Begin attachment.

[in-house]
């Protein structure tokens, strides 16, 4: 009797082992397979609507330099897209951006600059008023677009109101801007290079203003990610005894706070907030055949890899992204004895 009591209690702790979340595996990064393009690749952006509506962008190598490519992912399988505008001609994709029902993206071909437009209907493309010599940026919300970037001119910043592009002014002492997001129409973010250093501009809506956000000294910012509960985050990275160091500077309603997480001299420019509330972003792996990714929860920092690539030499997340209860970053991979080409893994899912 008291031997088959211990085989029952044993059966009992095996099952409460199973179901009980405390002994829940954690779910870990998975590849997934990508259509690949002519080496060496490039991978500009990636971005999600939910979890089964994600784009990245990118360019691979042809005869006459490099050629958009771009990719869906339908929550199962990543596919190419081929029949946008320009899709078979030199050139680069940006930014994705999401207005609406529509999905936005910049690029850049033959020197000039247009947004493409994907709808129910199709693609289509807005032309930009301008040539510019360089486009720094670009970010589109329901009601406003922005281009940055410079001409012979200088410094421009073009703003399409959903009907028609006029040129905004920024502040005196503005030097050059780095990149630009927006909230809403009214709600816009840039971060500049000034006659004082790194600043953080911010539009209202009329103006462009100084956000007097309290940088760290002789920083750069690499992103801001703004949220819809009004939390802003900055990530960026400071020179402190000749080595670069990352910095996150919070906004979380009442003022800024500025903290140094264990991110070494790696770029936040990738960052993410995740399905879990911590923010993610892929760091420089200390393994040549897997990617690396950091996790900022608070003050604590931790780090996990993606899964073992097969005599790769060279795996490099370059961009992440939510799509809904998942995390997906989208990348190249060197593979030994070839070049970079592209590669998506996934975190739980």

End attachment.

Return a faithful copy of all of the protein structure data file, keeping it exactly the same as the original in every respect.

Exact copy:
[in-house]
């Protein structure tokens, strides 16, 4: 009797082992397979609507330099897209951006600059008023677009109101801007290079203003990610005894706070907030055949890899992204004895 009591209690702790979340595996990064393009690749952006509506962008190598490519992912399988505008001609994709029902993206071909437009209907493309010599940026919300970037001119910043592009002014002492997001129409973010250093501009809506956000000294910012509960985050990275160091500077309603997480001299420019509330972003792996990714929860920092690539030499997340209860970053991979080409893994899912 008291031997088959211990085989029952044993059966009992095996099952409460199973179901009980405390002994829940954690779910870990998975590849997934990508259509690949002519080496060496490039991978500009990636971005999600939910979890089964994600784009990245990118360019691979042809005869006459490099050629958009771009990719869906339908929550199962990543596919190419081929029949946008320009899709078979030199050139680069940006930014994705999401207005609406529509999905936005910049690029850049033959020197000039247009947004493409994907709808129910199709693609289509807005032309930009301008040539510019360089486009720094670009970010589109329901009601406003922005281009940055410079001409012979200088410094421009073009703003399409959903009907028609006029040129905004920024502040005196503005030097050059780095990149630009927006909230809403009214709600816009840039971060500049000034006659004082790194600043953080911010539009209202009329103006462009100084956000007097309290940088760290002789920083750069690499992103801001703004949220819809009004939390802003900055990530960026400071020179402190000749080595670069990352910095996150919070906004979380009442003022800024500025903290140094264990991110070494790696770029936040990738960052993410995740399905879990911590923010993610892929760091420089200390393994040549897997990617690396950091996790900022608070003050604590931790780090996990993606899964073992097969005599790769060279795996490099370059961009992440939510799509809904998942995390997906989208990348190249060197593979030994070839070049970079592209590669998506996934975190739980």